Hence, the rulers did what politicians always do — meet and scheme to solve a problem that threatens their power:

“Then the chief priests and the Pharisees called a meeting of the Sanhedrin. ‘What are we accomplishing?’ they asked. ‘Here is this man performing many signs. If we let him go on like this, everyone will believe in him, and then the Romans will come and take away both our temple and our nation'” (John 11:47-48).

After the miracle, as Jesus attracts growing crowds, the ruler’s crisis of political self-preservation intensifies. Even newly resurrected Lazarus is targeted for death: “So the chief priests made plans to kill Lazarus as well, for on account of him many of the Jews were going over to Jesus and believing in him” (John 12: 9-10).

The next day, the chief priests and Pharisees are alarmed to hear that Jesus is heading to Jerusalem for the Passover Feast. His joyous entry was later named Palm Sunday.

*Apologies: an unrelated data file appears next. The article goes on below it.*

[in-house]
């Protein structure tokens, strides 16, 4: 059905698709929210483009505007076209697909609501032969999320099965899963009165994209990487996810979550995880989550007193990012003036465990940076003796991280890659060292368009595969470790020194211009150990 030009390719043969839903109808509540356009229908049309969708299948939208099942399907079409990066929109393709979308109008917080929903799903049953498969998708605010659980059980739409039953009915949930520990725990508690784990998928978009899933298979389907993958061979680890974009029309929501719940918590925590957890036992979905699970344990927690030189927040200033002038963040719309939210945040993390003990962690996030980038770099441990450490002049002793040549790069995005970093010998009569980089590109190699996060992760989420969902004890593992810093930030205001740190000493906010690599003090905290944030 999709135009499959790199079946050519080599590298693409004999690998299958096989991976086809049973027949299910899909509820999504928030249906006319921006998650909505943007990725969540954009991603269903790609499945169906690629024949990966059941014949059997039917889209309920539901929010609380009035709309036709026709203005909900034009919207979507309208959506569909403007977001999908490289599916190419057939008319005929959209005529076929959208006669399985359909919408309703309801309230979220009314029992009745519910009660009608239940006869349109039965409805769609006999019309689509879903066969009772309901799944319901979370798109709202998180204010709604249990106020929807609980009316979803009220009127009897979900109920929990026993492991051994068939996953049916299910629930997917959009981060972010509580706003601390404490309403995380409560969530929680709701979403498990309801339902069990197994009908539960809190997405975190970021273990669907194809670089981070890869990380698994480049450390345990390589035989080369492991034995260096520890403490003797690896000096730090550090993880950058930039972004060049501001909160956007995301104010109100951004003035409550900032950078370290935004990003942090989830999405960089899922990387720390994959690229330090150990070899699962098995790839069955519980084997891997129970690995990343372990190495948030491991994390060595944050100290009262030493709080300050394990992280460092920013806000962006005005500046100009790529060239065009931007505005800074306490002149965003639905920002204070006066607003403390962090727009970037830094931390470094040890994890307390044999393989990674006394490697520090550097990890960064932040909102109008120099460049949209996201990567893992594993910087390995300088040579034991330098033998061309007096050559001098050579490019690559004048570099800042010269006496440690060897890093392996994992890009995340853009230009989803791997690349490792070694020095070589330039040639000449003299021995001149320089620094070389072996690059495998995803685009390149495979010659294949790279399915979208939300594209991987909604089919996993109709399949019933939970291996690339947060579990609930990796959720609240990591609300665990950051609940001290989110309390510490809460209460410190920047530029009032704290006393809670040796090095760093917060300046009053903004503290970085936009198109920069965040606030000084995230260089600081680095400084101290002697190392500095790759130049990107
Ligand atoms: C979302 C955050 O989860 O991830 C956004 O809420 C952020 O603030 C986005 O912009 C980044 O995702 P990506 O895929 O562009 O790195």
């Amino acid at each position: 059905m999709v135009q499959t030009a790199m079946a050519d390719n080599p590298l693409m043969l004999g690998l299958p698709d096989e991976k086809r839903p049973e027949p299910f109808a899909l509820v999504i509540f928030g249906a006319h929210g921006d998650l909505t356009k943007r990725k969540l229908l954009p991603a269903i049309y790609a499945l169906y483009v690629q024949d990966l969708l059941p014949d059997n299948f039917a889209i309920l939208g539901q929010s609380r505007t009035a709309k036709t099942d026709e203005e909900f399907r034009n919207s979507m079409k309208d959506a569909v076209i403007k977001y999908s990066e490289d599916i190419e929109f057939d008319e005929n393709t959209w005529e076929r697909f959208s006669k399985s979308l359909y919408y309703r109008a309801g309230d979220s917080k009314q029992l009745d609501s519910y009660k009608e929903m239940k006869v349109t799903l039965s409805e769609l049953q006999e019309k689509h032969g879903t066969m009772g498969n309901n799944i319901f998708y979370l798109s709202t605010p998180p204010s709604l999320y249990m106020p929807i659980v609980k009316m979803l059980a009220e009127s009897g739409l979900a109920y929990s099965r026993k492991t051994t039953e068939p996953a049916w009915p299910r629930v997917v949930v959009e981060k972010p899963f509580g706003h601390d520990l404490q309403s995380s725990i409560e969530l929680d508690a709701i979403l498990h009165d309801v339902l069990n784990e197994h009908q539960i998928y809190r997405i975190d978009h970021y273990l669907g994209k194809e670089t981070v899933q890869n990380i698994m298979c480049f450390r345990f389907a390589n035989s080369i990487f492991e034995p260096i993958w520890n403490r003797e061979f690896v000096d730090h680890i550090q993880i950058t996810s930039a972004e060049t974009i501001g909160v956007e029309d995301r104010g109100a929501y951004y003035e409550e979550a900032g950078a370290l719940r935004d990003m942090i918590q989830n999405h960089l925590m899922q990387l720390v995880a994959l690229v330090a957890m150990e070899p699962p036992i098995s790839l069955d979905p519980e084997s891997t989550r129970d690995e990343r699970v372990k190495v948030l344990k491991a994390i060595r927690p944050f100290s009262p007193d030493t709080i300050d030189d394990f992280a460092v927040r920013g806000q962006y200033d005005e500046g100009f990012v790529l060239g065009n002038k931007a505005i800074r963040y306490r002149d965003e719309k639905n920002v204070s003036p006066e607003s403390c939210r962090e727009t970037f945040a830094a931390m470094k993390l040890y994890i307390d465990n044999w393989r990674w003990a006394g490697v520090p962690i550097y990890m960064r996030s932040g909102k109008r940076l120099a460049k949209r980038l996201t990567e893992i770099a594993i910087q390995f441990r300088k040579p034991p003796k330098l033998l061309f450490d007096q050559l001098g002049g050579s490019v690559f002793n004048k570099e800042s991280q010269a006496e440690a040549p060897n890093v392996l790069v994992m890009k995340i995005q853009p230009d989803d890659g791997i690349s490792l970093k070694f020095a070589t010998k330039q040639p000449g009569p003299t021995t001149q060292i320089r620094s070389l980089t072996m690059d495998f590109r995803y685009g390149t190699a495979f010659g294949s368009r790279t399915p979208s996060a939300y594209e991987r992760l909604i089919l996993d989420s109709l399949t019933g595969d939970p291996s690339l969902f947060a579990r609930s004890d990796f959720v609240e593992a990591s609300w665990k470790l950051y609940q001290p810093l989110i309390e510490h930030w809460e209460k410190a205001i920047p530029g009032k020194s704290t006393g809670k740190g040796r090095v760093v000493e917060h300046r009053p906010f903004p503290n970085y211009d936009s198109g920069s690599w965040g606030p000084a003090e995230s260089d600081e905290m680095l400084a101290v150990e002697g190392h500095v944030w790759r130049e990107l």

Five days later, Jesus dies on the cross between two criminals  — crisis over — political problem solved. (Spoiler alert: Miracle ending and a new beginning.)

Join us next week as we continue studying Scripture leading to Resurrection Sunday.

Thanks for reading this far. I pray that your interest has been piqued, and with a new appreciation you will read all the verses of this monumental story.

Jesus closes our study repeating his teaching to Martha and asking YOU a question:

“I am the resurrection and the life. The one who believes in me will live, even though they die; and whoever lives by believing in me will never die. Do you believe this?”

Myra Kahn Adams is a media producer and conservative political and religious writer with numerous national credits. She is also Executive Director of www.SignFromGod.org, a ministry dedicated to educating people about the Shroud of Turin. Contact: MyraAdams01@gmail.com or Twitter @MyraKAdams.

Leave a Reply

Your email address will not be published.

This site uses Akismet to reduce spam. Learn how your comment data is processed.